Coaching As An Act Of Faith

“There is a vitality, a life force, an energy, a quickening that is translated through you into action, and because there is only one of you in all of time, this expression is unique. And if you block it, it will never exist through any other medium and it will be lost. The world will not have it. It is not your business to determine how good it is nor how valuable nor how it compares with other expressions. It is your business to keep it yours clearly and directly, to keep the channel open.”  ~ Martha Graham

Every athlete is unique; an experiment where n=1. The coach’s role simply to help the athlete remove the impediments to that unique expression of life’s energy and vitality. It is an act of faith that  begins by placing trust in the process of discovery, in the athlete themselves and ultimately in the mystery of that life force.

When done gracefully, coaching becomes not an act of ego but one of service,  to the athlete and to that larger mystery.

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The Frisbee Lesson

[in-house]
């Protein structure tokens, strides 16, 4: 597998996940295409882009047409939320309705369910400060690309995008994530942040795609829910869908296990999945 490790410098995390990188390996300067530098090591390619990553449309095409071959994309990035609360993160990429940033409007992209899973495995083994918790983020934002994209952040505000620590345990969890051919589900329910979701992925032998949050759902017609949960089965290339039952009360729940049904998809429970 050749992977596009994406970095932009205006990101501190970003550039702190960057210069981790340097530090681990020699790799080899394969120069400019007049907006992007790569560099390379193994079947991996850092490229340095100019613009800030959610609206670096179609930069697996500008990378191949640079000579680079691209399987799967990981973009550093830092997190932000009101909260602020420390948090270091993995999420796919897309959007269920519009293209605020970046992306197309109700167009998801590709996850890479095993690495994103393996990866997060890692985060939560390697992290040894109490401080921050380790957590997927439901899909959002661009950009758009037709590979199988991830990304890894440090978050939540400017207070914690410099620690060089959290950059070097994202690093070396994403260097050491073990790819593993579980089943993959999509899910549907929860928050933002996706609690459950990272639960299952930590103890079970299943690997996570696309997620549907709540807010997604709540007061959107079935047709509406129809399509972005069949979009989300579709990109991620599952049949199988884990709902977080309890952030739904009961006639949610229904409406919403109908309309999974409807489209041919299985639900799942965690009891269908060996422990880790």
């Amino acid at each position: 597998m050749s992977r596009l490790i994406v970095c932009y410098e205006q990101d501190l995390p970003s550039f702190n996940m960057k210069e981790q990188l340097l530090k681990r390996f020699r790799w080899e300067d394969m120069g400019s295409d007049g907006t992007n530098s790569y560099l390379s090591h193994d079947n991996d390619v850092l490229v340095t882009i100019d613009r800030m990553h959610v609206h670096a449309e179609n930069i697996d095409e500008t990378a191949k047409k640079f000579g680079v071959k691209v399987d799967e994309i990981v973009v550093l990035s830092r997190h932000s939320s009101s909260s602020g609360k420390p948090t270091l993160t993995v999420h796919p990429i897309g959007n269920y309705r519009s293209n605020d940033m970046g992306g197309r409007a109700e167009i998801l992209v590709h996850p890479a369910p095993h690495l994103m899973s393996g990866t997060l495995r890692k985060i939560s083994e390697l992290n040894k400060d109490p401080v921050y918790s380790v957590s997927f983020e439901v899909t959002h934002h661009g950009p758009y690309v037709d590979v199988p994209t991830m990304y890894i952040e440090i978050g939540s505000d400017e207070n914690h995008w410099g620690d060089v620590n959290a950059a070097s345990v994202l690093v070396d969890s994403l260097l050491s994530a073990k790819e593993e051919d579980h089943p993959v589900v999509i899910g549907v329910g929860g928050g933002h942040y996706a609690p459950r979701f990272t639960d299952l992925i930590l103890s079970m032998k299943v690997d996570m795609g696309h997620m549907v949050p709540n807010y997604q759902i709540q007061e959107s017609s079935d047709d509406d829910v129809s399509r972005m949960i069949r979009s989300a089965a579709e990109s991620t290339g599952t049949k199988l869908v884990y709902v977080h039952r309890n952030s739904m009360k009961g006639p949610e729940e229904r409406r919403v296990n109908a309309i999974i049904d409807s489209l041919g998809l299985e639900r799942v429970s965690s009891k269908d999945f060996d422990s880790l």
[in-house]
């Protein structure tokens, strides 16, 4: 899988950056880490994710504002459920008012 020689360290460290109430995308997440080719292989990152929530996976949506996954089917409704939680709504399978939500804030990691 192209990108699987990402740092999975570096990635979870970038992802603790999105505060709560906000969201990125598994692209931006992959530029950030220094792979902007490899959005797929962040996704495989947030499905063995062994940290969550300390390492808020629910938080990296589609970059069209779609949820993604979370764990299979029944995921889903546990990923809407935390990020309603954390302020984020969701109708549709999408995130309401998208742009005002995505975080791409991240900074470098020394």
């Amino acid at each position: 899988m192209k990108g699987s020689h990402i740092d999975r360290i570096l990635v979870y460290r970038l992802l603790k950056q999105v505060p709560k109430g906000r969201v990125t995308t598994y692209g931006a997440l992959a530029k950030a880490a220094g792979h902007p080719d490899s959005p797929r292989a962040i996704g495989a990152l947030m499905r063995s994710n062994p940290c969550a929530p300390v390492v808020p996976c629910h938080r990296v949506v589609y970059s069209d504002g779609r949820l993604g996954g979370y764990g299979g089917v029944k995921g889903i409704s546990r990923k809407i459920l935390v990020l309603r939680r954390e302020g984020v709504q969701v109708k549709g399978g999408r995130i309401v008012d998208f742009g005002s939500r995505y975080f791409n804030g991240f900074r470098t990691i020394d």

iStock_000007686506MediumPlaying catch with the frisbee can teach you a couple of things. One of those is “letting go.” Throwing a frisbee is all in the release. Smooth, intentional, focused and relaxed. It’s more about the eyes than the hands – more about vision than control. A small act of faith that gives one the confidence to let it fly.

The other thing you learn is how to let it come to you. You can spend a lot of time and energy chasing, overrunning and trying to change direction. Or, you can pay attention, notice the loft, the speed, the angle and let it come to you. That doesn’t mean just standing still as much as it means getting to where it’s going and being there to receive it. Watch your dog sometime.

We’re trained to go hard, chase things down and grab them and get control. Frisbee though is different. Frisbee is all about letting it go and letting come to you.iStock_000006549282Medium

Commit To The Journey

IMG_2976  Joyce Di Donato hit the nail on the head this week with her commencement address at Julliard. ” You will never make it, she told the group. That’s the bad new but the shift I invite you to make  is to see it as fabulous, outstanding news, for I don’t actually believe there is an it.”